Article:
Versailles, Tuesday Evening
In to-day's sitting of the National Assembly the proposal for the establishment of an income tax came on for discussion. M. Thiers delivered a long speech warmly opposing such a tax, and treated the question from a financial, political, and social point of view. He dwelt on the insuperable difficulties attending its application in France, and pointed out the resistance it encountered in England, and the proposal of President Grant to abolish it in America. He said that the tax would upset the whole fiscal system in France, would clash with existing imposts, would meet with material difficulty in the collection, and would give rise to an unjust and arbitrary assessment. M. Thiers entered into details showing that the incomes in France were already taxed in one form or another. He devoted a considerable portion of his speech to the circumstances of the introduction of the income tax in England, and contested the applicability of the English system to France, the economic conditions of the countries being entirely different and beside even England derived a far greater part of her revenue from custom and indirect taxes. M. Thiers defended the system of taxation in France as the most perfect and equitable existing, and quoted figures to prove that the working classes in England were far more heavily taxed than in France. Alluding to the question of free trade, M. Thiers admitted his protectionist leanings, but said that if he were an Englishman he would be a free trader: a free trade, had made England's fortune. In conclusion, M. Thiers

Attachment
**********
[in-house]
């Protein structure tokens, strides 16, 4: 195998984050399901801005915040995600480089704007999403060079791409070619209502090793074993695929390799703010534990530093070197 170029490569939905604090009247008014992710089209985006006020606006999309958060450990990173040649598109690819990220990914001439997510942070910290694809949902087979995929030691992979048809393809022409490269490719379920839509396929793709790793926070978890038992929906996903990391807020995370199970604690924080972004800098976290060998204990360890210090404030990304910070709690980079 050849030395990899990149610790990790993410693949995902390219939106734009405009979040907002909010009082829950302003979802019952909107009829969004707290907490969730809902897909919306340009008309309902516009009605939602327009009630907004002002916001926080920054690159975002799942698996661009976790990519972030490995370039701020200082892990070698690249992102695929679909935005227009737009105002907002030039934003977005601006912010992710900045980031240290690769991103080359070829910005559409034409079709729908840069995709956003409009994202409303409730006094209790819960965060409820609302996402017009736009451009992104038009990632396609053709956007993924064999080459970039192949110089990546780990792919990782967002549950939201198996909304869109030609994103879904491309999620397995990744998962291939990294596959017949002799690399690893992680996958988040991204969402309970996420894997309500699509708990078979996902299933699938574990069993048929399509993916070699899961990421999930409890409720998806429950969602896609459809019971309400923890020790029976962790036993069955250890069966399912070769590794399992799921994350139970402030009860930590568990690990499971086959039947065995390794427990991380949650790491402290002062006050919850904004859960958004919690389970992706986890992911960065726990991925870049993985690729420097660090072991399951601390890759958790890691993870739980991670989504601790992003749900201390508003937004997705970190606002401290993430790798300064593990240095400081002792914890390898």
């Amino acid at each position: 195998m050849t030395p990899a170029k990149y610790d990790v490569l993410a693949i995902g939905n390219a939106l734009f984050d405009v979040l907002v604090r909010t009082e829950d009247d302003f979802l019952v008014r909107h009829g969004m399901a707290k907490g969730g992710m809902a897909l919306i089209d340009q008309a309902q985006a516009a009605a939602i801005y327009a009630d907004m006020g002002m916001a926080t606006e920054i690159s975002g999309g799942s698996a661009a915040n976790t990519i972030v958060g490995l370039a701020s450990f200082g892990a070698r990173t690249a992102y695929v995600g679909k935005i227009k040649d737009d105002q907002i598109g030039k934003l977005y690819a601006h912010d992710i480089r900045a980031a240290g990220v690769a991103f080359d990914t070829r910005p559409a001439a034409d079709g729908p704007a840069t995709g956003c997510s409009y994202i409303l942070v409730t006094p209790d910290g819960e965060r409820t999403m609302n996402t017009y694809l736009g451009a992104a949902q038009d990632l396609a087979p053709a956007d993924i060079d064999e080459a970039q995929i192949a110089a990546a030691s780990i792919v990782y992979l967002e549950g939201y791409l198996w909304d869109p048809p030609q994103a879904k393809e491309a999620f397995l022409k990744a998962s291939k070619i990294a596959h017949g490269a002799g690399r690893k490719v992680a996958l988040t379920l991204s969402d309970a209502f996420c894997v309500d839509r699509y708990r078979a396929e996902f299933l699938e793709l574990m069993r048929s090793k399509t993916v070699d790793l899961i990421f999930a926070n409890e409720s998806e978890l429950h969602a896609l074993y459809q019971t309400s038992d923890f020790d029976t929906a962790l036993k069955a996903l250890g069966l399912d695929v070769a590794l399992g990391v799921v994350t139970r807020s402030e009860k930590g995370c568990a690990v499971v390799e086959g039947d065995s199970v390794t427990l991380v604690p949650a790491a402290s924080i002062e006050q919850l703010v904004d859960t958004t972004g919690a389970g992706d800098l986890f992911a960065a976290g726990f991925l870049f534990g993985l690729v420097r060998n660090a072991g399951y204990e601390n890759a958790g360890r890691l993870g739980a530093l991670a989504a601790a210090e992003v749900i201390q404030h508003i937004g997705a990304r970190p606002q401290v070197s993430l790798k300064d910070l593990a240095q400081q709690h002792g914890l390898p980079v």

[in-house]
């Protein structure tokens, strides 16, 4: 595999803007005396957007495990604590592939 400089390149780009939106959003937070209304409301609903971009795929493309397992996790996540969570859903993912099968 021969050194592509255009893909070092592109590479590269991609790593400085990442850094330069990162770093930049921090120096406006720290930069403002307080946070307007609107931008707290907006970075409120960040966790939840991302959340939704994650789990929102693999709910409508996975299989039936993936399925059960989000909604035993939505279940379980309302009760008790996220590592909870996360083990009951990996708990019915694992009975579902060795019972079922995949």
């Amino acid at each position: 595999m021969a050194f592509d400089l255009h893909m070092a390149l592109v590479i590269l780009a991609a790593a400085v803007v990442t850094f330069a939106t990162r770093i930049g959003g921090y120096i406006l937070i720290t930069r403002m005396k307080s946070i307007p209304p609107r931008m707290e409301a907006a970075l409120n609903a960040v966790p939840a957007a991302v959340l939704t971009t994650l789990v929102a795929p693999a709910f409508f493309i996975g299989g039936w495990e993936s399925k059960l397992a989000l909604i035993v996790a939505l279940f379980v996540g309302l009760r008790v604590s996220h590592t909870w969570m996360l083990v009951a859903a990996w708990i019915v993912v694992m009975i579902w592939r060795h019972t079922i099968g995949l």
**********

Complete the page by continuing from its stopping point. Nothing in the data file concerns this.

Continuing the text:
dwelt on the abuse of arbitrary assessment, and drew a somber picture of the perturbation, increased by party division, which the establishment of an income-tax might cause. He earnestly appealed to the Assembly to support the views of the Government, and called upon the members to unite themselves to him in order to enlighten the people, and said that the Assembly which was making a loyal trial of the Republic, would not commit an injustice.